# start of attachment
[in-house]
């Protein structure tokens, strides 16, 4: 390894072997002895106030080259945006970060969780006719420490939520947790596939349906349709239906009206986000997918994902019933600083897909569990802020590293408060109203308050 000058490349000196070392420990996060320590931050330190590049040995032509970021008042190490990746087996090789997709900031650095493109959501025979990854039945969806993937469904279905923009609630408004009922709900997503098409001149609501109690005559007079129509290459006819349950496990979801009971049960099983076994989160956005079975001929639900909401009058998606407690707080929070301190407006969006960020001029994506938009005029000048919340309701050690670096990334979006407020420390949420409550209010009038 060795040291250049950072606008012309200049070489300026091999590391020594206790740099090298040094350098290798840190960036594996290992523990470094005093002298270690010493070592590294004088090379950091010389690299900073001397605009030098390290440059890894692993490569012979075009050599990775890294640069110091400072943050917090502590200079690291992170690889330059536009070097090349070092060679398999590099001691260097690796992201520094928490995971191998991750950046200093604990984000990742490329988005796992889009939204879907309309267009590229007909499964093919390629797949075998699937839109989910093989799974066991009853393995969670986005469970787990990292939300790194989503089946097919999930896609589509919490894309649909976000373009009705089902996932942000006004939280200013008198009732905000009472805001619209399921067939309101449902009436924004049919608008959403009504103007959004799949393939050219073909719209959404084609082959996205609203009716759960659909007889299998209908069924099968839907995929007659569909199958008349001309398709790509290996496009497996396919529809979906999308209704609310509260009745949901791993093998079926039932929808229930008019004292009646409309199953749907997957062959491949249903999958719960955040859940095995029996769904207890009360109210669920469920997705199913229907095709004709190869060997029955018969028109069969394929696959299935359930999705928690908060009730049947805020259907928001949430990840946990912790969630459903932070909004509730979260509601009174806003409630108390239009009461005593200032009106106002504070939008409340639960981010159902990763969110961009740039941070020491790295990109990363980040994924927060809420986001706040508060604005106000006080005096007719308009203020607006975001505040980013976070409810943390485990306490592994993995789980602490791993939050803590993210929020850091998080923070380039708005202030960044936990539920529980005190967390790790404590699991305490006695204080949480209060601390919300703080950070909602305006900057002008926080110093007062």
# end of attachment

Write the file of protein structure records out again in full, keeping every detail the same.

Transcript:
[in-house]
């Protein structure tokens, strides 16, 4: 390894072997002895106030080259945006970060969780006719420490939520947790596939349906349709239906009206986000997918994902019933600083897909569990802020590293408060109203308050 000058490349000196070392420990996060320590931050330190590049040995032509970021008042190490990746087996090789997709900031650095493109959501025979990854039945969806993937469904279905923009609630408004009922709900997503098409001149609501109690005559007079129509290459006819349950496990979801009971049960099983076994989160956005079975001929639900909401009058998606407690707080929070301190407006969006960020001029994506938009005029000048919340309701050690670096990334979006407020420390949420409550209010009038 060795040291250049950072606008012309200049070489300026091999590391020594206790740099090298040094350098290798840190960036594996290992523990470094005093002298270690010493070592590294004088090379950091010389690299900073001397605009030098390290440059890894692993490569012979075009050599990775890294640069110091400072943050917090502590200079690291992170690889330059536009070097090349070092060679398999590099001691260097690796992201520094928490995971191998991750950046200093604990984000990742490329988005796992889009939204879907309309267009590229007909499964093919390629797949075998699937839109989910093989799974066991009853393995969670986005469970787990990292939300790194989503089946097919999930896609589509919490894309649909976000373009009705089902996932942000006004939280200013008198009732905000009472805001619209399921067939309101449902009436924004049919608008959403009504103007959004799949393939050219073909719209959404084609082959996205609203009716759960659909007889299998209908069924099968839907995929007659569909199958008349001309398709790509290996496009497996396919529809979906999308209704609310509260009745949901791993093998079926039932929808229930008019004292009646409309199953749907997957062959491949249903999958719960955040859940095995029996769904207890009360109210669920469920997705199913229907095709004709190869060997029955018969028109069969394929696959299935359930999705928690908060009730049947805020259907928001949430990840946990912790969630459903932070909004509730979260509601009174806003409630108390239009009461005593200032009106106002504070939008409340639960981010159902990763969110961009740039941070020491790295990109990363980040994924927060809420986001706040508060604005106000006080005096007719308009203020607006975001505040980013976070409810943390485990306490592994993995789980602490791993939050803590993210929020850091998080923070380039708005202030960044936990539920529980005190967390790790404590699991305490006695204080949480209060601390919300703080950070909602305006900057002008926080110093007062």